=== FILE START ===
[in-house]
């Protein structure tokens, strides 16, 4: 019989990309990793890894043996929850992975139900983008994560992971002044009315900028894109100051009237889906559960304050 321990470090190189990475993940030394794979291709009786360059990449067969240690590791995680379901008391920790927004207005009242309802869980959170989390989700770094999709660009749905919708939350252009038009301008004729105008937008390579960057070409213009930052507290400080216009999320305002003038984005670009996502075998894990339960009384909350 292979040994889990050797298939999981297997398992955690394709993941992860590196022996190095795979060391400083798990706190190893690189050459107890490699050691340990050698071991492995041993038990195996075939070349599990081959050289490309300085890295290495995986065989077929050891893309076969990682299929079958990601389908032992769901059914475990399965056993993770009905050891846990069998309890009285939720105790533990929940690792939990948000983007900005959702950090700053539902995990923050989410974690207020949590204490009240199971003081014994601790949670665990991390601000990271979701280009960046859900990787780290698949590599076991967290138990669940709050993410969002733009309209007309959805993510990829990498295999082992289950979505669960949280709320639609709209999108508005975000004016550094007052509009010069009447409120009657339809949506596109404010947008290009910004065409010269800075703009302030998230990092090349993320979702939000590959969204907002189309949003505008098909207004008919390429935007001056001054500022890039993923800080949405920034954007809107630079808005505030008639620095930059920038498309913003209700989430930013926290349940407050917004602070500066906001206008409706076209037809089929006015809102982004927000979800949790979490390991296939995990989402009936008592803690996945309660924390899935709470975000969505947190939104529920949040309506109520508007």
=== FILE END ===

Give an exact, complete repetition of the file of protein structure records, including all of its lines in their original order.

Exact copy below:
[in-house]
């Protein structure tokens, strides 16, 4: 019989990309990793890894043996929850992975139900983008994560992971002044009315900028894109100051009237889906559960304050 321990470090190189990475993940030394794979291709009786360059990449067969240690590791995680379901008391920790927004207005009242309802869980959170989390989700770094999709660009749905919708939350252009038009301008004729105008937008390579960057070409213009930052507290400080216009999320305002003038984005670009996502075998894990339960009384909350 292979040994889990050797298939999981297997398992955690394709993941992860590196022996190095795979060391400083798990706190190893690189050459107890490699050691340990050698071991492995041993038990195996075939070349599990081959050289490309300085890295290495995986065989077929050891893309076969990682299929079958990601389908032992769901059914475990399965056993993770009905050891846990069998309890009285939720105790533990929940690792939990948000983007900005959702950090700053539902995990923050989410974690207020949590204490009240199971003081014994601790949670665990991390601000990271979701280009960046859900990787780290698949590599076991967290138990669940709050993410969002733009309209007309959805993510990829990498295999082992289950979505669960949280709320639609709209999108508005975000004016550094007052509009010069009447409120009657339809949506596109404010947008290009910004065409010269800075703009302030998230990092090349993320979702939000590959969204907002189309949003505008098909207004008919390429935007001056001054500022890039993923800080949405920034954007809107630079808005505030008639620095930059920038498309913003209700989430930013926290349940407050917004602070500066906001206008409706076209037809089929006015809102982004927000979800949790979490390991296939995990989402009936008592803690996945309660924390899935709470975000969505947190939104529920949040309506109520508007």